Why Your Church Should Start Planning a Christmas Giving Campaign Now

Are you tired of starting off the year at your church feeling like you are already behind financially? Have you ever wanted to fund new ministry initiatives, but you’re not sure where to get the money from? Are you worried that you aren’t going to be able to finish this year “in the black” at your church?

A well-executed year-end giving campaign can help your church with a 10-15 percent bump in your giving this year (and this is above normal “year-end increases” seen in most churches). Over the last few years, it’s become a vitally important part of our stewardship plan at Liquid Church and I’m convinced more churches need to employ this strategy!

Other nonprofits spend a tremendous part of their year planning for a campaign that lands during the last 45 days of the year … and your people will be receiving communication from those groups this year. Are you presenting a compelling vision for your church during that time of the year to encourage them to give to the cause?

Here are the eight phases of a plan that will guide you to raise the financial resources you need for ministry at the end of this year. This is a perfect time to start working on this campaign at your church!

September: Research and Planning

This sets the stage for the entire fall. It’s about planning the work before you work the plan. You’ll:

  • Pull your team together … communications, events and finance.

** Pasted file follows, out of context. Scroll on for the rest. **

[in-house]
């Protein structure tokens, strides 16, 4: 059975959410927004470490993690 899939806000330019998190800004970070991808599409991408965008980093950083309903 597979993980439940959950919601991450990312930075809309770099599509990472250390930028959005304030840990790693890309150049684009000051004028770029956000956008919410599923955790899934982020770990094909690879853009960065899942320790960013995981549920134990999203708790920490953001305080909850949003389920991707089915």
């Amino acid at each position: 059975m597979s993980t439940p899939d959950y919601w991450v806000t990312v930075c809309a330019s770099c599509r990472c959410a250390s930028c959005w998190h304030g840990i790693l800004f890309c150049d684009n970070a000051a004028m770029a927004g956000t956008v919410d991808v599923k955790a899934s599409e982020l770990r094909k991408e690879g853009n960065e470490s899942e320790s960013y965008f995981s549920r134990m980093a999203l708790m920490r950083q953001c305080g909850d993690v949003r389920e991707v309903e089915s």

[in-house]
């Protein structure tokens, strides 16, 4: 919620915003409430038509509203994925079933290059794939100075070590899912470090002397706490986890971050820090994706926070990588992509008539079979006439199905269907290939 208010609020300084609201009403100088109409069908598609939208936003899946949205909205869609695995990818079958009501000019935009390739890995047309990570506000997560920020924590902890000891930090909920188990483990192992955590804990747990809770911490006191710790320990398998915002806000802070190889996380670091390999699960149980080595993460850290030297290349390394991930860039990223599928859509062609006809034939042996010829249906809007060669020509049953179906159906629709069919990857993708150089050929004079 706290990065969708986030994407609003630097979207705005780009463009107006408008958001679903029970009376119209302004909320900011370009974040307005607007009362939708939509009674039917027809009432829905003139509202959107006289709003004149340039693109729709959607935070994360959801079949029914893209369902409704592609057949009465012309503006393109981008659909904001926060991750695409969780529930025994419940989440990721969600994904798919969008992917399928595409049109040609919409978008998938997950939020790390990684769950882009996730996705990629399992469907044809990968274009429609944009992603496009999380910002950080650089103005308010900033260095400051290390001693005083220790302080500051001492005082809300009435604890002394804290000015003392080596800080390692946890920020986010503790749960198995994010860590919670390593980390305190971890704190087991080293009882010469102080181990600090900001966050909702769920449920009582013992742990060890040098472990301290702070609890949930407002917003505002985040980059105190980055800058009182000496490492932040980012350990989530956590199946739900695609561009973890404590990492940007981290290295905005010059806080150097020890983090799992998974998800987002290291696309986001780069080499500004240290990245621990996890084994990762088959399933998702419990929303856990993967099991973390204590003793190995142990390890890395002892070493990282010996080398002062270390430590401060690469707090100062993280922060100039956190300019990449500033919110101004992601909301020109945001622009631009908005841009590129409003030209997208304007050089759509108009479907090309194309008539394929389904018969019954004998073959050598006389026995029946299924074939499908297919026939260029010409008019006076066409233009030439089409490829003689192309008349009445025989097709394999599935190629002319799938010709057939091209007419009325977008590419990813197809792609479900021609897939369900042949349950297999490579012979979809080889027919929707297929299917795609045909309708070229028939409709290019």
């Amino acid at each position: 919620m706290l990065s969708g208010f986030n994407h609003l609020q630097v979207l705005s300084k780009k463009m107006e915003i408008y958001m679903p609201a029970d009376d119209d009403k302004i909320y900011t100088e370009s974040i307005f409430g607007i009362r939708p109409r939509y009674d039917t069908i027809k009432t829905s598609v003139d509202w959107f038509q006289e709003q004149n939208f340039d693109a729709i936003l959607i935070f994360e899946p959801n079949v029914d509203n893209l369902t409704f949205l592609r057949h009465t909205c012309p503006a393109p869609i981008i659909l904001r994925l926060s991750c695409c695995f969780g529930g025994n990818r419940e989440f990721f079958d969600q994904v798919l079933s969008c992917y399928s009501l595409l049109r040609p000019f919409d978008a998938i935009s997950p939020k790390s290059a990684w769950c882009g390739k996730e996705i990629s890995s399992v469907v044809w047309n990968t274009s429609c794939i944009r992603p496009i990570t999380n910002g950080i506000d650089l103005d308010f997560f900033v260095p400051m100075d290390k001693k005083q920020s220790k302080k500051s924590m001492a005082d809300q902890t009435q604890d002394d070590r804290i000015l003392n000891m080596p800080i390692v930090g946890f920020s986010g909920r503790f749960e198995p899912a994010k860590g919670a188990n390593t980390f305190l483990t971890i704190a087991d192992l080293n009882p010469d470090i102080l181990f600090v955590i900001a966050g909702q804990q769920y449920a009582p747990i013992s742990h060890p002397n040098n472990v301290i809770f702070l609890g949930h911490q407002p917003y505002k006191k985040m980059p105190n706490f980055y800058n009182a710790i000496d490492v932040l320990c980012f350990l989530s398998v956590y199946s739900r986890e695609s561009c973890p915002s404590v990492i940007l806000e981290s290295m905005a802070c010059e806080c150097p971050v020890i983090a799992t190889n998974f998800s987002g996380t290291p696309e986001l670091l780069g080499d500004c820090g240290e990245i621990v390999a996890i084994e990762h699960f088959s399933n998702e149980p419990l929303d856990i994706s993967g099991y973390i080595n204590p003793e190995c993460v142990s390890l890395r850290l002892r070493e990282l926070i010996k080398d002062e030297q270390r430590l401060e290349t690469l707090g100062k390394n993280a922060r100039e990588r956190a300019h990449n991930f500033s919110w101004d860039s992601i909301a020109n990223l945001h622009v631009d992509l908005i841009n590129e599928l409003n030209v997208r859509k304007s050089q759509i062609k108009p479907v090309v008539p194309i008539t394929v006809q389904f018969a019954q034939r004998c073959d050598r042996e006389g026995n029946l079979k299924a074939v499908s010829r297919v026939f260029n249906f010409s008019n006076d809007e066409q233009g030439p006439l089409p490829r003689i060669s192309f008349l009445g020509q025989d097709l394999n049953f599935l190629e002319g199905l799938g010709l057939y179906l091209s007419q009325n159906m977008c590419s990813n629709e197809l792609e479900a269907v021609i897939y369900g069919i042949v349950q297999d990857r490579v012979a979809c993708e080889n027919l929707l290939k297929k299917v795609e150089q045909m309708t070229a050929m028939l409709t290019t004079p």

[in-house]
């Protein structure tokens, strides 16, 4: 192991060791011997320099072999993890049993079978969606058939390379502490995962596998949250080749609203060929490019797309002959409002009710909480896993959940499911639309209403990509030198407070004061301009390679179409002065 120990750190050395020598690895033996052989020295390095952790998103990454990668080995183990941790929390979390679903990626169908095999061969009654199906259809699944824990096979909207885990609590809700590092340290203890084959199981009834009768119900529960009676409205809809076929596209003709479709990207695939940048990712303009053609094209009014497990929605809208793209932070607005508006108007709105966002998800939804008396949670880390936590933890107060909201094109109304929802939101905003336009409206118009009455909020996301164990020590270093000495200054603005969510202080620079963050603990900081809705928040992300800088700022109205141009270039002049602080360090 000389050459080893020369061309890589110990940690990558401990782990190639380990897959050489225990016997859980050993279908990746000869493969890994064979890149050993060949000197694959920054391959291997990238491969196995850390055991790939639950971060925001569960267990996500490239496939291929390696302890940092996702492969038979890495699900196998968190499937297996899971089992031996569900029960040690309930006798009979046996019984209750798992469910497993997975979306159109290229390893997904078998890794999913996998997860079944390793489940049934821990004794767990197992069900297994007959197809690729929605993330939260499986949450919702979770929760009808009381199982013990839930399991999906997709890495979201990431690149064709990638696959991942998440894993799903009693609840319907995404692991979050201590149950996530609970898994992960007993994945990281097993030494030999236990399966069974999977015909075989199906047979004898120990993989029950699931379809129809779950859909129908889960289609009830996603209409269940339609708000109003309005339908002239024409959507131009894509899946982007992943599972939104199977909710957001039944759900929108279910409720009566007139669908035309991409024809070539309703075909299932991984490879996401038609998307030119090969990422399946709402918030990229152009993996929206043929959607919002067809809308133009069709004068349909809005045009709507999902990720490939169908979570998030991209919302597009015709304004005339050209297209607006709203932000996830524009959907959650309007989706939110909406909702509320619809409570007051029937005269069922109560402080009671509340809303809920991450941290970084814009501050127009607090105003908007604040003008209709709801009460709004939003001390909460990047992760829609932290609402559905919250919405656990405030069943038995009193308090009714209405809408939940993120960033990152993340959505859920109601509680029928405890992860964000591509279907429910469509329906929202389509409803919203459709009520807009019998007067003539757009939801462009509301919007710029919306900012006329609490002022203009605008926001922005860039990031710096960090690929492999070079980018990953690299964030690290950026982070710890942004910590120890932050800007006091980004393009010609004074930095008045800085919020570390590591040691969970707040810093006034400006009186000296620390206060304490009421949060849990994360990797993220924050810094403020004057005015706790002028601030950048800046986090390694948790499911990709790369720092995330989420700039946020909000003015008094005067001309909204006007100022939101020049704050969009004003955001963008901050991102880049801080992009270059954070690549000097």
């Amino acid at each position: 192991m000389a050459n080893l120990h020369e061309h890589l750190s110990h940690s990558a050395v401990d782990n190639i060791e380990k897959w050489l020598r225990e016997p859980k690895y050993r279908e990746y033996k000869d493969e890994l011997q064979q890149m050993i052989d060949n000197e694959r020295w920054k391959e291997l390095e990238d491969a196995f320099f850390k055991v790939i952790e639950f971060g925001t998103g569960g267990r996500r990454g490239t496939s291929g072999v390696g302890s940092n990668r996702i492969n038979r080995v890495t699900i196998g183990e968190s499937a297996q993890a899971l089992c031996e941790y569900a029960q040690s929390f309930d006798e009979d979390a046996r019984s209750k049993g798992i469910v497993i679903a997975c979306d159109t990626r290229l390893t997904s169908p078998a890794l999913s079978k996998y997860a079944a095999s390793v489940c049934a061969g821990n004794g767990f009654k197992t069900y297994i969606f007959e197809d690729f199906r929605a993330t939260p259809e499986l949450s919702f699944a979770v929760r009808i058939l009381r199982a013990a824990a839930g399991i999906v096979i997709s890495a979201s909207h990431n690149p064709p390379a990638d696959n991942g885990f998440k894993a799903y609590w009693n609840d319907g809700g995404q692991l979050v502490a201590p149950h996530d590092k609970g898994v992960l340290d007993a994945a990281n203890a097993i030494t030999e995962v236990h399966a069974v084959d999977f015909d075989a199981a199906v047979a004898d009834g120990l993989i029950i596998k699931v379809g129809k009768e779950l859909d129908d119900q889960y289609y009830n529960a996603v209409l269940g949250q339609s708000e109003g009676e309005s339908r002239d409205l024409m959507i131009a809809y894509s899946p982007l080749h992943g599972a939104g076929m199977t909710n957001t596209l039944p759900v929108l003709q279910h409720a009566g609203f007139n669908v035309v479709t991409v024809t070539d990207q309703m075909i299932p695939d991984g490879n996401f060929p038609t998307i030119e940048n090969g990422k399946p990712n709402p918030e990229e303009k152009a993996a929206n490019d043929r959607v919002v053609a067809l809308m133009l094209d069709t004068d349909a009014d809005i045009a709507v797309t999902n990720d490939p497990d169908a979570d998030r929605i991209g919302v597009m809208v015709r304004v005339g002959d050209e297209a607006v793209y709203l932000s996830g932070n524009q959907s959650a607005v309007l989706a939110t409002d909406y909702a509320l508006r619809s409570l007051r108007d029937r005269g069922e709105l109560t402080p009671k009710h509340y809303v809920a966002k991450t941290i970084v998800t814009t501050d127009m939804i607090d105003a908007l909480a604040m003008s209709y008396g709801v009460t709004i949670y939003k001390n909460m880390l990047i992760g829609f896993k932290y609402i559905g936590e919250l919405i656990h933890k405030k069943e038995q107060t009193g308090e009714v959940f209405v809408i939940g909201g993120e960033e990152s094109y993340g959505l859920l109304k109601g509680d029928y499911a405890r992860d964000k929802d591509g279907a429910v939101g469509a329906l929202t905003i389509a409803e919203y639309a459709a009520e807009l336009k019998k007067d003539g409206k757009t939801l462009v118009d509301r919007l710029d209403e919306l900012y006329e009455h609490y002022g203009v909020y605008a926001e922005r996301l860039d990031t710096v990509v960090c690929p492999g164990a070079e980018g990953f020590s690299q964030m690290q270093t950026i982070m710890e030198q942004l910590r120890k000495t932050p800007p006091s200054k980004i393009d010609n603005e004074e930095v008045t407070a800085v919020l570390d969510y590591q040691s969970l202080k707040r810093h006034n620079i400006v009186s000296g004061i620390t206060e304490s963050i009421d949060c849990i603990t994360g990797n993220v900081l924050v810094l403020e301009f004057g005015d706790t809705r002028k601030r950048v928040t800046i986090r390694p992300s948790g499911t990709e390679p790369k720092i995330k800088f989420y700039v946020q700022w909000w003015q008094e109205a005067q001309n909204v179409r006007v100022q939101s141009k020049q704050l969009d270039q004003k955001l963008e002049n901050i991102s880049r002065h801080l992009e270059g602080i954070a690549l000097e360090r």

• Do the research into the giving trends at your church from the last year to understand your community more.
  • Block out the important dates and times on the calendar … this needs to have priority!

October: Leadership Engagement

When you start to ask for contributions, it’s important to ask your leaders first. Why?

  • It’s biblically sound: The Bible gives us clear direction on the wisdom of starting a giving campaign with leadership engagement. The first recorded fundraising endeavor is recorded in 1 Chronicles 28:1 when David assembled the officials of Israel and asked the leaders first.
  • Again, refer to the Bible, 1 Chronicles 29. The leaders contributed first, before the general population.
  • If the financial and organizational leaders are connected to the vision, the ripple effect will reach out from that strong core to the rest of the congregation.

November: Core Community

In early November, reach out to your “committed core.” These are the people who call your church “home.” They are volunteers who work with you, as opposed to people who just attend on Sunday mornings. Specific steps to take in November include:

  • Host a series of events to engage your core community with your vision in an exciting way.
  • Get your core community fired up to become a valuable part of your incredible mission!
  • Communicate in a way that is high on vision … low of pressure!
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Rich Birch
Rich serves as Operations Pastor at Liquid Church in the Manhattan facing suburbs of New Jersey. He blogs at UnSeminary.com and is a sought after speaker and consultant on multisite, pastoral productivity and communications.

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